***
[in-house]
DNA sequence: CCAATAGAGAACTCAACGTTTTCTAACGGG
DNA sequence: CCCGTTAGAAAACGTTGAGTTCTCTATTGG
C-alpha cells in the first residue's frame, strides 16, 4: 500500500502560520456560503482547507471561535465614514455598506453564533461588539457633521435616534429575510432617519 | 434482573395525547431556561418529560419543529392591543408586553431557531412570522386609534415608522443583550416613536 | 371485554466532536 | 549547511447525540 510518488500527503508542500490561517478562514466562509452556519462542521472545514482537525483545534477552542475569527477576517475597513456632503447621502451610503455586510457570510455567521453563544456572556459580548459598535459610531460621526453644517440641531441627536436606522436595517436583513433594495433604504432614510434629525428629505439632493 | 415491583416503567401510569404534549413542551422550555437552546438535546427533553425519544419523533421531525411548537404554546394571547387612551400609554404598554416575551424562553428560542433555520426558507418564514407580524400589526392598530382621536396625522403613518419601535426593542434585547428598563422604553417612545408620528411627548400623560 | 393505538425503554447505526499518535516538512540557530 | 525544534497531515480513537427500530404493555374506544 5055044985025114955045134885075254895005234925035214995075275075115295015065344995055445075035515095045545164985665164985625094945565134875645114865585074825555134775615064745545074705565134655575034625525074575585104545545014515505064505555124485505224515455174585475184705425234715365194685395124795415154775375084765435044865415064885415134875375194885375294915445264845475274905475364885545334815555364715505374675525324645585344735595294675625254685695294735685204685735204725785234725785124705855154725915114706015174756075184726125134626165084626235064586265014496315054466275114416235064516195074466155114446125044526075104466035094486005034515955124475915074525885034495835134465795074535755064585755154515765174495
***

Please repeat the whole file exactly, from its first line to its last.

[in-house]
DNA sequence: CCAATAGAGAACTCAACGTTTTCTAACGGG
DNA sequence: CCCGTTAGAAAACGTTGAGTTCTCTATTGG
C-alpha cells in the first residue's frame, strides 16, 4: 500500500502560520456560503482547507471561535465614514455598506453564533461588539457633521435616534429575510432617519 | 434482573395525547431556561418529560419543529392591543408586553431557531412570522386609534415608522443583550416613536 | 371485554466532536 | 549547511447525540 510518488500527503508542500490561517478562514466562509452556519462542521472545514482537525483545534477552542475569527477576517475597513456632503447621502451610503455586510457570510455567521453563544456572556459580548459598535459610531460621526453644517440641531441627536436606522436595517436583513433594495433604504432614510434629525428629505439632493 | 415491583416503567401510569404534549413542551422550555437552546438535546427533553425519544419523533421531525411548537404554546394571547387612551400609554404598554416575551424562553428560542433555520426558507418564514407580524400589526392598530382621536396625522403613518419601535426593542434585547428598563422604553417612545408620528411627548400623560 | 393505538425503554447505526499518535516538512540557530 | 525544534497531515480513537427500530404493555374506544 5055044985025114955045134885075254895005234925035214995075275075115295015065344995055445075035515095045545164985665164985625094945565134875645114865585074825555134775615064745545074705565134655575034625525074575585104545545014515505064505555124485505224515455174585475184705425234715365194685395124795415154775375084765435044865415064885415134875375194885375294915445264845475274905475364885545334815555364715505374675525324645585344735595294675625254685695294735685204685735204725785234725785124705855154725915114706015174756075184726125134626165084626235064586265014496315054466275114416235064516195074466155114446125044526075104466035094486005034515955124475915074525885034495835134465795074535755064585755154515765174495